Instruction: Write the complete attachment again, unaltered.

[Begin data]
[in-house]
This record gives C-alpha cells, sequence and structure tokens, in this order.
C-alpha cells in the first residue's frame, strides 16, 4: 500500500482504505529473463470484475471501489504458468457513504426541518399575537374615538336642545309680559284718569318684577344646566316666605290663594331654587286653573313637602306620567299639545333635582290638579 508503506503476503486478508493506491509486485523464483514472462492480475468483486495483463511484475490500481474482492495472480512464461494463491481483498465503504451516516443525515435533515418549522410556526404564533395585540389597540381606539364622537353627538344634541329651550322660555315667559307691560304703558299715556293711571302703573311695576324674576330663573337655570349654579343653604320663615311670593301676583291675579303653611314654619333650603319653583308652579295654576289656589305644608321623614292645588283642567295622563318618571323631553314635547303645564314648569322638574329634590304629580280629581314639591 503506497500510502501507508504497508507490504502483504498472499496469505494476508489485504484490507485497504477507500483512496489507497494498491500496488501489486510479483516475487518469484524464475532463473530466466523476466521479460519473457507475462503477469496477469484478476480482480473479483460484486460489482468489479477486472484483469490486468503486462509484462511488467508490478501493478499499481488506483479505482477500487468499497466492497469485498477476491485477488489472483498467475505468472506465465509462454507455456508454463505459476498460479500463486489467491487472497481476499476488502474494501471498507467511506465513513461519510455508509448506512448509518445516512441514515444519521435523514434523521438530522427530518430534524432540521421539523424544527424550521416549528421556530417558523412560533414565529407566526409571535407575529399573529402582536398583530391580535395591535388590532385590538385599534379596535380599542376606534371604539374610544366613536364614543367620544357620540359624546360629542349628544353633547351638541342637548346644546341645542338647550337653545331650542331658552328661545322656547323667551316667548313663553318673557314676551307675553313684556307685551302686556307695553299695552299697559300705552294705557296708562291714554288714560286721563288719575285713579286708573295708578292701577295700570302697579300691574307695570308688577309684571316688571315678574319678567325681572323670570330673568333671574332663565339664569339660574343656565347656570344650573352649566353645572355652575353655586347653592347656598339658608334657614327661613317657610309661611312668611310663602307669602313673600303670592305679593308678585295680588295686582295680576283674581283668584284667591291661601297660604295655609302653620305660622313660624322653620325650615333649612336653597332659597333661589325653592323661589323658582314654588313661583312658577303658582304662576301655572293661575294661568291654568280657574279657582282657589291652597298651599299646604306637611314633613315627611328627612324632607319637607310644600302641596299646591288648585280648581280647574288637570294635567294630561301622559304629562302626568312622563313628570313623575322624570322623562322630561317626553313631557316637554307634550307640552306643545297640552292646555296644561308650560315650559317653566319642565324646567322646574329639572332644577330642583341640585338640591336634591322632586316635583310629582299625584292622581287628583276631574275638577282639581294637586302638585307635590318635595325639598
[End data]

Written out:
[in-house]
This record gives C-alpha cells, sequence and structure tokens, in this order.
C-alpha cells in the first residue's frame, strides 16, 4: 500500500482504505529473463470484475471501489504458468457513504426541518399575537374615538336642545309680559284718569318684577344646566316666605290663594331654587286653573313637602306620567299639545333635582290638579 508503506503476503486478508493506491509486485523464483514472462492480475468483486495483463511484475490500481474482492495472480512464461494463491481483498465503504451516516443525515435533515418549522410556526404564533395585540389597540381606539364622537353627538344634541329651550322660555315667559307691560304703558299715556293711571302703573311695576324674576330663573337655570349654579343653604320663615311670593301676583291675579303653611314654619333650603319653583308652579295654576289656589305644608321623614292645588283642567295622563318618571323631553314635547303645564314648569322638574329634590304629580280629581314639591 503506497500510502501507508504497508507490504502483504498472499496469505494476508489485504484490507485497504477507500483512496489507497494498491500496488501489486510479483516475487518469484524464475532463473530466466523476466521479460519473457507475462503477469496477469484478476480482480473479483460484486460489482468489479477486472484483469490486468503486462509484462511488467508490478501493478499499481488506483479505482477500487468499497466492497469485498477476491485477488489472483498467475505468472506465465509462454507455456508454463505459476498460479500463486489467491487472497481476499476488502474494501471498507467511506465513513461519510455508509448506512448509518445516512441514515444519521435523514434523521438530522427530518430534524432540521421539523424544527424550521416549528421556530417558523412560533414565529407566526409571535407575529399573529402582536398583530391580535395591535388590532385590538385599534379596535380599542376606534371604539374610544366613536364614543367620544357620540359624546360629542349628544353633547351638541342637548346644546341645542338647550337653545331650542331658552328661545322656547323667551316667548313663553318673557314676551307675553313684556307685551302686556307695553299695552299697559300705552294705557296708562291714554288714560286721563288719575285713579286708573295708578292701577295700570302697579300691574307695570308688577309684571316688571315678574319678567325681572323670570330673568333671574332663565339664569339660574343656565347656570344650573352649566353645572355652575353655586347653592347656598339658608334657614327661613317657610309661611312668611310663602307669602313673600303670592305679593308678585295680588295686582295680576283674581283668584284667591291661601297660604295655609302653620305660622313660624322653620325650615333649612336653597332659597333661589325653592323661589323658582314654588313661583312658577303658582304662576301655572293661575294661568291654568280657574279657582282657589291652597298651599299646604306637611314633613315627611328627612324632607319637607310644600302641596299646591288648585280648581280647574288637570294635567294630561301622559304629562302626568312622563313628570313623575322624570322623562322630561317626553313631557316637554307634550307640552306643545297640552292646555296644561308650560315650559317653566319642565324646567322646574329639572332644577330642583341640585338640591336634591322632586316635583310629582299625584292622581287628583276631574275638577282639581294637586302638585307635590318635595325639598